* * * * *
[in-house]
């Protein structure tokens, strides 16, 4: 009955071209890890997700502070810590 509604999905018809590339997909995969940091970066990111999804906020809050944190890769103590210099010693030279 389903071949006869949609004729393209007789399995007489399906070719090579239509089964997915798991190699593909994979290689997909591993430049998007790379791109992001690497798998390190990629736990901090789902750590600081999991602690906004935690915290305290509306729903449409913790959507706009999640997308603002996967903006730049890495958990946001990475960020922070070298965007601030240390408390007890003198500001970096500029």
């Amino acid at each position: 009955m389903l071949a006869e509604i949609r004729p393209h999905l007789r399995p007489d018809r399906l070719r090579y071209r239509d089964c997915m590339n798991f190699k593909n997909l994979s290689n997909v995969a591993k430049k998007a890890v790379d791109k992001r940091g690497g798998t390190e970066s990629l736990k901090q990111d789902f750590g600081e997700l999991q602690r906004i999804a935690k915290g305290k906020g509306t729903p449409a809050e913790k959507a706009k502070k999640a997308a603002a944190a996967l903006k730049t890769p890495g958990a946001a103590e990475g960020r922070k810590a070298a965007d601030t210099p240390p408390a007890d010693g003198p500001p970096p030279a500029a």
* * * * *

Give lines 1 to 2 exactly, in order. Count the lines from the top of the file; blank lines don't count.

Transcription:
[in-house]
């Protein structure tokens, strides 16, 4: 009955071209890890997700502070810590 509604999905018809590339997909995969940091970066990111999804906020809050944190890769103590210099010693030279 389903071949006869949609004729393209007789399995007489399906070719090579239509089964997915798991190699593909994979290689997909591993430049998007790379791109992001690497798998390190990629736990901090789902750590600081999991602690906004935690915290305290509306729903449409913790959507706009999640997308603002996967903006730049890495958990946001990475960020922070070298965007601030240390408390007890003198500001970096500029």